5 Ways Going Green Can Help You Stay on Budget
Adopting an eco-friendly approach to living is something more and more of us are aspiring to do, but the common misconception that going green requires throwing down extra cash might have — up until this point, anyway — kept you from truly making sustainable lifestyle changes. But what if we told you that making the switch over to the greener side could actually save you a few bucks every month (with better health thrown in to boot)? This is not a drill. All you have to do are follow a few of the eco tips below.
Farmers' markets are your friends. Beyond boosting the local economy and bonding with your fellow farmer (which is totally rad – when else do you actually get the opportunity to ask how your food was grown), skipping the checkout line and heading straight to the source is a great way to save a bit of that hard-earned paycheck.
A recent study by the Vermont Agency of Agriculture, Food & Markets compared the prices of produce sold at farmers' markets and those sold in retail stores and found that “the majority of the time, the farmers' market was comparable or competitive [that is, within a 10% range] with retail prices — [prices were] equal to or less than at the grocery store, especially organic products," Elanor Starmer, the administrator of the Agricultural Marketing Service told Food52.
While you won't always be able to find everything on your shopping list, it's a great place to scoop up perishable items. Taking the farmers' market route is also a great way to expand your culinary repertoire and eat seasonally — you'll likely find produce you've never heard of and you certainly won't be seeing things like strawberries in the dead of winter. And while organics are awesome, don't totally rule out those without the organic designation — lack of a label doesn't necessarily mean they don't employ sustainable practices.
Quick tip: If you're looking to save as much as possible, hit up the market towards closing time when many vendors are looking to unload as much of their merchandise as possible and often offer deals. Don't forget to bring your own produce and shopping bags!
Buy in bulk.
It's a bit of a no-brainer, but most of us don't do it: buy in bulk. And no, we're not talking about bringing home the family size box of Lucky Charms or a jumbo pack of toilet paper. Dry ingredients like nuts, beans, tea, spices, flour and even almond butter can all be purchased in bulk — and by bulk we mean you can purchase as much or as little as you need — no boxes, plastic packaging or paper necessary. Purchasing non-perishable (or less perishable) items this way can save you upwards of 30% of what you'd pay if you bought them the traditional way. The next time you need to go grocery shopping, check out what on your list can be purchased in bulk, then head to the supermarket or a local health food store with your own bags or jars. It's that simple.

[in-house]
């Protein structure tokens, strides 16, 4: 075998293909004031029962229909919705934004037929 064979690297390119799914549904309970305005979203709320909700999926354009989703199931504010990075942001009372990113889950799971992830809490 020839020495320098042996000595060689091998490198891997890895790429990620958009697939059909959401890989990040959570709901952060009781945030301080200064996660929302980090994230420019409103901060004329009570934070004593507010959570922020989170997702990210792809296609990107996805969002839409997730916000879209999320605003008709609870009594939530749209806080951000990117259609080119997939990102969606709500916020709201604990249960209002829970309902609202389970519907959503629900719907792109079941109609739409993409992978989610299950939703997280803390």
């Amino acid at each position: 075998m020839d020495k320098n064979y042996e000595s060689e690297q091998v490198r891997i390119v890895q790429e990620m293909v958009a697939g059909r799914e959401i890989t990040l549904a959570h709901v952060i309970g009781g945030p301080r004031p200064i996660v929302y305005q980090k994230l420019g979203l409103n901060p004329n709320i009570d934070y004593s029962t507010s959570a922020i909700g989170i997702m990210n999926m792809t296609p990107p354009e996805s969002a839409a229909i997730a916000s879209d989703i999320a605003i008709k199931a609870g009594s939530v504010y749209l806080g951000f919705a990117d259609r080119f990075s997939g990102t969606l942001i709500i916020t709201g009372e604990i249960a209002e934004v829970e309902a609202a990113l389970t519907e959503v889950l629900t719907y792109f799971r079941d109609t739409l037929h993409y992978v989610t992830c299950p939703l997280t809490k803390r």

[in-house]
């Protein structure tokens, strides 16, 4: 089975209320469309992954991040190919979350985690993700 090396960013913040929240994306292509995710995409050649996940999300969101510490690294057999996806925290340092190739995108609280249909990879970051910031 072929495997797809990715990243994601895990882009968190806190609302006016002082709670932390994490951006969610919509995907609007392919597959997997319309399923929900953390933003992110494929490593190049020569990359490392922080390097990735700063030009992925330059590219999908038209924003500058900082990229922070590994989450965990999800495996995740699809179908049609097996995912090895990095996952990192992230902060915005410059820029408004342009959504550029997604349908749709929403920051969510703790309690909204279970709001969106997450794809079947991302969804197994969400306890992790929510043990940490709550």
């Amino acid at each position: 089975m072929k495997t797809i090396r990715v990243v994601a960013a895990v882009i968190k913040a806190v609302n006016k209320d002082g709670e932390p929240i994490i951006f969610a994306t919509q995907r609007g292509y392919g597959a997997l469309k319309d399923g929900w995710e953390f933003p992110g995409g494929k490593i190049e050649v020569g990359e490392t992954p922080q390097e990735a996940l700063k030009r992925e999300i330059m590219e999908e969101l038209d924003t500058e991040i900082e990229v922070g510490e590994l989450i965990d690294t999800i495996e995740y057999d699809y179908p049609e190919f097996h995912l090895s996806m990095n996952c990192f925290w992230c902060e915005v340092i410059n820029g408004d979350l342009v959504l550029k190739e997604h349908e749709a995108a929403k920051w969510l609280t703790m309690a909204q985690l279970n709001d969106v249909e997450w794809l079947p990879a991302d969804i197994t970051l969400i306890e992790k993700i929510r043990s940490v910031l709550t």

Send food waste packin' with proper storage and prep.
We're all guilty of wasting food from time to time (Americans on average throw out 40% of their food every year — eek) especially in the produce department. But it's nothing a bit of planning and proper storage can't fix. When you take food home, take the time to prep it before putting it away. While we wouldn't advise washing the majority of your fruit and veg before refrigeration (unless you allow ample time to dry, it can speed up decay), we would recommend chopping up and portioning your perishables — you'll be more likely to reach for them if they're already ready and raring to go.
Quick tip: Glass storage containers with tight lids won't just maintain freshness longer, they'll also allow you to see what is taking up residence in your refrigerator (and the state it's in).
Get in touch with your inner Ina Garten.
Cooking your meals at home — both lunch and dinner — isn't just healthier (you have more control over what and how much is on your plate), it's better for your wallet and the planet (sayonara to-go containers). If you take the time to prep your food, as noted above, putting together a killer lunch or dinner should be easy breezy. And potentially save you over $100 a month depending on how often you eat out.
Make Meatless Mondays an actual thing.
We're not going to tell you to adopt a vegan lifestyle or totally nix meat from the equation, but incorporating a few more vegetarian meals into your weekly routine will help up your intake of good-for-you ingredients (unless you jump on the mac 'n' cheese bandwagon). The production of meat also uses more resources than produce, which is why climate scientists recommend plant-based diets. Meat, poultry and fish can also be pricey and reducing the amount you buy every week will likely lower your grocery bill.